Yakuza Moon/Shoko Tendo 2006
I'm going to err on the side of generosity and give this pretty short, but punchy 3.6 or 3.7 work the full 4.0. to some degree this is a question of rarity of experience, and then the whole "daring bad" rather than "boring good" tradeoff that I explore in the LADY AND THE MONK entry by Pico Iyer. finally if this crsed bluetooth keyboard hopefully doesn't completely joke out.... hmmm... that would be good
so this is the sort of thing. this isn't absolute perfection. Junichiro Sagao's memoirs of a Yakuza were far better, covering sweeps of political history, and eventually being plagrized by bob dylan of all people, and in comparison, Tendo's work seems a bit more insipid. we deal with submissive sexuality, and then there are moments of lyricism, but in the flood of interchangeable yakuza toughs who are our lovers, we don't get some of the good stuff that comes with a boy yakuza-- the actual battles or wars that break out, the real cleverly cooked up criminality, etc.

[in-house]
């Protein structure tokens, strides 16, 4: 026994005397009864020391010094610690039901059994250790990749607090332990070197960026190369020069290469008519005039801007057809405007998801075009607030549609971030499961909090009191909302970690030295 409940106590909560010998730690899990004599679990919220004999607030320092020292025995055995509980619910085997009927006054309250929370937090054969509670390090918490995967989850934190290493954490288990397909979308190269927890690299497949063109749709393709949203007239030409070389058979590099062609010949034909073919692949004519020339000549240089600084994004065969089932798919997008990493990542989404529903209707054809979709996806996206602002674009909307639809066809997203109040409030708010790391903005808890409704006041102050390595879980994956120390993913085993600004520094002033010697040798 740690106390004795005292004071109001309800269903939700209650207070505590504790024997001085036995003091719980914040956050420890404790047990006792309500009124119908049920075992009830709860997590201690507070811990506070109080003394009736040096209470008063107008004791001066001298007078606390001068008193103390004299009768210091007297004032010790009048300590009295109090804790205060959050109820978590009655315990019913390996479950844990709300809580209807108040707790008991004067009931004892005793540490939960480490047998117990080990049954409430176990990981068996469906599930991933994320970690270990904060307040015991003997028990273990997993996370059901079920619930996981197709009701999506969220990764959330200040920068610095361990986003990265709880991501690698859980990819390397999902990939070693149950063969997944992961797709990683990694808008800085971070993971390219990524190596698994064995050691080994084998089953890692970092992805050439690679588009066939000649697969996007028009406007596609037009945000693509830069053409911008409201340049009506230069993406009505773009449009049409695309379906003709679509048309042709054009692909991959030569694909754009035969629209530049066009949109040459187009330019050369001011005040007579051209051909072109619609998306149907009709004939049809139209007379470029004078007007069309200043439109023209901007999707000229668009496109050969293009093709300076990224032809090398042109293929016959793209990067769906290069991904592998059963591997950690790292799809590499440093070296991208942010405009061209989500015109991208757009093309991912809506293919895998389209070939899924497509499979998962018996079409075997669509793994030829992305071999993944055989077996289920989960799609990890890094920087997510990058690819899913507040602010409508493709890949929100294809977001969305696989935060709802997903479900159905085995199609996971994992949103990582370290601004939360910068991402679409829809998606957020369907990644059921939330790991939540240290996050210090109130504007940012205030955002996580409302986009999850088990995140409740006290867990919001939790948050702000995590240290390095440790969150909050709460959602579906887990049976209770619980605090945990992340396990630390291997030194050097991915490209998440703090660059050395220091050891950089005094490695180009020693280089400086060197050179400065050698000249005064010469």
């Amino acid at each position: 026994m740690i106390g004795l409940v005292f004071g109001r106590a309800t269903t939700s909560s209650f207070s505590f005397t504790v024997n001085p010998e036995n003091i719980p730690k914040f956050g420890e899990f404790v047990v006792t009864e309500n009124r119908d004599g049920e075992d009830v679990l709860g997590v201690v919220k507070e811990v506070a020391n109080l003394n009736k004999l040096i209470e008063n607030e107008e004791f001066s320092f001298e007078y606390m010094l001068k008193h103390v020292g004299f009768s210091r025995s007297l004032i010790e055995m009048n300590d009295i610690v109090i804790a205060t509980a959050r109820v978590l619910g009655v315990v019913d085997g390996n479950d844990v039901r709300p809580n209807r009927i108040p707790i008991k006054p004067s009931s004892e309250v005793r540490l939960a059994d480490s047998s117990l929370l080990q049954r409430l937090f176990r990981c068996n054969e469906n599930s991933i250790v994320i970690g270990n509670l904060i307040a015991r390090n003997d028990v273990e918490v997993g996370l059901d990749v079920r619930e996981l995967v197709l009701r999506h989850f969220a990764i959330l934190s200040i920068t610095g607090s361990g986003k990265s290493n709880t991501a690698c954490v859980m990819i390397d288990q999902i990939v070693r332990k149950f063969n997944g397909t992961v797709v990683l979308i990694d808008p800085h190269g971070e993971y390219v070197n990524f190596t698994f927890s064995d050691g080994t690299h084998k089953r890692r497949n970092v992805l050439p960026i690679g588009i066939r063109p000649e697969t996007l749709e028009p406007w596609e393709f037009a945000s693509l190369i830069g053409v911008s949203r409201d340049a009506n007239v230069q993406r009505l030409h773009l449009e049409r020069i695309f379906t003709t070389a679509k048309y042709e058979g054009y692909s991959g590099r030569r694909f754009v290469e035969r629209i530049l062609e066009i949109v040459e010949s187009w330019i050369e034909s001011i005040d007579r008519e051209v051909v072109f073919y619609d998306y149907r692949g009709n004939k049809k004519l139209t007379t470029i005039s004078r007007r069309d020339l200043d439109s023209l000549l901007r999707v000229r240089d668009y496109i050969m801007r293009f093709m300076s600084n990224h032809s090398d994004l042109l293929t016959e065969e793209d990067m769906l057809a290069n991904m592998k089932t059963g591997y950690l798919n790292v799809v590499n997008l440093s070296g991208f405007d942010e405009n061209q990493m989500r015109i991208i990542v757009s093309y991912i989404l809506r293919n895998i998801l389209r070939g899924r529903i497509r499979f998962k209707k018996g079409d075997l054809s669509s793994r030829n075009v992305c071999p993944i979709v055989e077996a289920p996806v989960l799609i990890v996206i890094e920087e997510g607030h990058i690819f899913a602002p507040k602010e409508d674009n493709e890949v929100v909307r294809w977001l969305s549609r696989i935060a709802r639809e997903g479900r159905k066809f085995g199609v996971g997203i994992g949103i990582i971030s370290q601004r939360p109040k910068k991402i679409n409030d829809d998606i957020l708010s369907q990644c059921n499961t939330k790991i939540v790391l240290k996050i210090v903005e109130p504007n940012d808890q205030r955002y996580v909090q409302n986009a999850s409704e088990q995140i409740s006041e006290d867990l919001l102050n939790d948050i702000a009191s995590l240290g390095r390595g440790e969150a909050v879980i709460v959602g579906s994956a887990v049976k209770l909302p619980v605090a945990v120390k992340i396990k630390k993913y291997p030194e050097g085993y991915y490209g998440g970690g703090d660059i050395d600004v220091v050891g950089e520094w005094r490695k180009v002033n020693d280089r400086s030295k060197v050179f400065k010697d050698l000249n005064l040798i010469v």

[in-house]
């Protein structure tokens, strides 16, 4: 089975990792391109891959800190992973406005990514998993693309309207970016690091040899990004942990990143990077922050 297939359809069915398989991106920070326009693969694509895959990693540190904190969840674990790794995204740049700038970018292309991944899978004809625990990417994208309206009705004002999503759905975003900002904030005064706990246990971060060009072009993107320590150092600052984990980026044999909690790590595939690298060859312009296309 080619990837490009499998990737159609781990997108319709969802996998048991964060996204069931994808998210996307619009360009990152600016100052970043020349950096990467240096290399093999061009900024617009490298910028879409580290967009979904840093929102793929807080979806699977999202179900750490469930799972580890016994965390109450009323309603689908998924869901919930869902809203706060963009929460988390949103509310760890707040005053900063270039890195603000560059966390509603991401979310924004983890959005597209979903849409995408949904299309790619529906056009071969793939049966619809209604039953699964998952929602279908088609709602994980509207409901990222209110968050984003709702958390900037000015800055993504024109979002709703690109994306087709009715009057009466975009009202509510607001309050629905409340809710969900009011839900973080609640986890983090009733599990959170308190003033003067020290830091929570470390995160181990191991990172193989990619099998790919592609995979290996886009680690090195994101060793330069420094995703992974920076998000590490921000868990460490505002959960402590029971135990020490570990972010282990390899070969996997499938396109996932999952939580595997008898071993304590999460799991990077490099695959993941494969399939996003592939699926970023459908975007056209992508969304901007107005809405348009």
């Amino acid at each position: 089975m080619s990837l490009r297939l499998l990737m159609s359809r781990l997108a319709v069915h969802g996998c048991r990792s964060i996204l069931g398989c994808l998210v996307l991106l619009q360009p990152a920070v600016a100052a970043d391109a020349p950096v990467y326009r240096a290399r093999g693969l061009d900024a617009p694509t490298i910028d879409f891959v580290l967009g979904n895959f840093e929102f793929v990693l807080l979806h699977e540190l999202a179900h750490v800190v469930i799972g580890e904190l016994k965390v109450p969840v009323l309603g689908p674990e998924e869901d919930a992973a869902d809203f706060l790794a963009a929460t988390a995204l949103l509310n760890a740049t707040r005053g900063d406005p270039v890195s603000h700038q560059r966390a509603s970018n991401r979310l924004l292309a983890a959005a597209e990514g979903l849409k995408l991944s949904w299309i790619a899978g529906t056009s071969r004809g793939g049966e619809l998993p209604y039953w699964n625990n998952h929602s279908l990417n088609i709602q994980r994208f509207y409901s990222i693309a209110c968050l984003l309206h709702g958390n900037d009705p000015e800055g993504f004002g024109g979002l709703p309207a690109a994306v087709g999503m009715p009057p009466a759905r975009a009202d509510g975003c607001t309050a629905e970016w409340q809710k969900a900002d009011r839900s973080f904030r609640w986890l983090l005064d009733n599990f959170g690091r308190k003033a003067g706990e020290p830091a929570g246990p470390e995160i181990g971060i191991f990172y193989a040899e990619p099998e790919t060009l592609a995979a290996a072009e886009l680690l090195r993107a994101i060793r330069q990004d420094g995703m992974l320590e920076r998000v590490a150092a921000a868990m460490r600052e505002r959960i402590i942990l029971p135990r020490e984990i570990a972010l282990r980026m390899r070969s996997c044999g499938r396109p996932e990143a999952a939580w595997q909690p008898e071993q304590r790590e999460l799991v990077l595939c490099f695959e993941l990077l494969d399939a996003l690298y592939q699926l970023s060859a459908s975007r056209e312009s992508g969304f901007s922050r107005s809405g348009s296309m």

[blog note here: Japan quiet, quiescent, not so hyped up and jazzed out.... some minor earthquakes/rumbles but nothing huge in the news. the chinese announce an air defense ID zone but nobody cares]
this is a work for people interested in the japanese mafia or who take an interest in female criminality. i'm not sure it's absolutely a must read for general readers, but it does have its moments.